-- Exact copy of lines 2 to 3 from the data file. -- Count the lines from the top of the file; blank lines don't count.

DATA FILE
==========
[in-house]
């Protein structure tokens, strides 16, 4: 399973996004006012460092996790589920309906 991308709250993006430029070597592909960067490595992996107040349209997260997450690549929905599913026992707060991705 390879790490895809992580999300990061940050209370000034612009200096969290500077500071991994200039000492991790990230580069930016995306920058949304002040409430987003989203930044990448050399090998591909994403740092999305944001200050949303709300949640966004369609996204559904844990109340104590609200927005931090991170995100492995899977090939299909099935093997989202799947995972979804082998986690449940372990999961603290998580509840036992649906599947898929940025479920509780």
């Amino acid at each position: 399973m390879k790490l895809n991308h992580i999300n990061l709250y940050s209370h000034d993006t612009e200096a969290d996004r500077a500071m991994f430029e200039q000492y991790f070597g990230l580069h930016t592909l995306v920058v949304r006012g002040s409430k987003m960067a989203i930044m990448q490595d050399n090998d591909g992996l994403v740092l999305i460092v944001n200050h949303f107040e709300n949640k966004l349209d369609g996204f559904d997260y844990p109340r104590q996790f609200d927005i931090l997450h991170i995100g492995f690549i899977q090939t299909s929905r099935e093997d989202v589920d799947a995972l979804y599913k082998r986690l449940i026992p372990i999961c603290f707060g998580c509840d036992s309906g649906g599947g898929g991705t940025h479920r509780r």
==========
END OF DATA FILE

């Protein structure tokens, strides 16, 4: 399973996004006012460092996790589920309906 991308709250993006430029070597592909960067490595992996107040349209997260997450690549929905599913026992707060991705 390879790490895809992580999300990061940050209370000034612009200096969290500077500071991994200039000492991790990230580069930016995306920058949304002040409430987003989203930044990448050399090998591909994403740092999305944001200050949303709300949640966004369609996204559904844990109340104590609200927005931090991170995100492995899977090939299909099935093997989202799947995972979804082998986690449940372990999961603290998580509840036992649906599947898929940025479920509780």
């Amino acid at each position: 399973m390879k790490l895809n991308h992580i999300n990061l709250y940050s209370h000034d993006t612009e200096a969290d996004r500077a500071m991994f430029e200039q000492y991790f070597g990230l580069h930016t592909l995306v920058v949304r006012g002040s409430k987003m960067a989203i930044m990448q490595d050399n090998d591909g992996l994403v740092l999305i460092v944001n200050h949303f107040e709300n949640k966004l349209d369609g996204f559904d997260y844990p109340r104590q996790f609200d927005i931090l997450h991170i995100g492995f690549i899977q090939t299909s929905r099935e093997d989202v589920d799947a995972l979804y599913k082998r986690l449940i026992p372990i999961c603290f707060g998580c509840d036992s309906g649906g599947g898929g991705t940025h479920r509780r």